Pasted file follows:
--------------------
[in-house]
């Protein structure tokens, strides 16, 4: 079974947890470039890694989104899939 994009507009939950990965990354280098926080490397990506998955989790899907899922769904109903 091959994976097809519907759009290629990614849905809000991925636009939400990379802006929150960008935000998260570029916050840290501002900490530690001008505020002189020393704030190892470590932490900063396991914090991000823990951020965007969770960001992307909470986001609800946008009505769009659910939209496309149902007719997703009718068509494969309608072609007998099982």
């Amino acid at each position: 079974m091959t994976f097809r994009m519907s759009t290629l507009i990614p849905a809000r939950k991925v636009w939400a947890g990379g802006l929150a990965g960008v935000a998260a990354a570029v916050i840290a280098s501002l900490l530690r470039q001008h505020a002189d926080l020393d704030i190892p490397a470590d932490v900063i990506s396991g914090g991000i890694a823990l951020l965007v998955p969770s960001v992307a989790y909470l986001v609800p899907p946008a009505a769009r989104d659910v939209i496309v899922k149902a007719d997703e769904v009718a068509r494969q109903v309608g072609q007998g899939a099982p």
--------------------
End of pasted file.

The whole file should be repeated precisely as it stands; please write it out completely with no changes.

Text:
[in-house]
């Protein structure tokens, strides 16, 4: 079974947890470039890694989104899939 994009507009939950990965990354280098926080490397990506998955989790899907899922769904109903 091959994976097809519907759009290629990614849905809000991925636009939400990379802006929150960008935000998260570029916050840290501002900490530690001008505020002189020393704030190892470590932490900063396991914090991000823990951020965007969770960001992307909470986001609800946008009505769009659910939209496309149902007719997703009718068509494969309608072609007998099982």
């Amino acid at each position: 079974m091959t994976f097809r994009m519907s759009t290629l507009i990614p849905a809000r939950k991925v636009w939400a947890g990379g802006l929150a990965g960008v935000a998260a990354a570029v916050i840290a280098s501002l900490l530690r470039q001008h505020a002189d926080l020393d704030i190892p490397a470590d932490v900063i990506s396991g914090g991000i890694a823990l951020l965007v998955p969770s960001v992307a989790y909470l986001v609800p899907p946008a009505a769009r989104d659910v939209i496309v899922k149902a007719d997703e769904v009718a068509r494969q109903v309608g072609q007998g899939a099982p």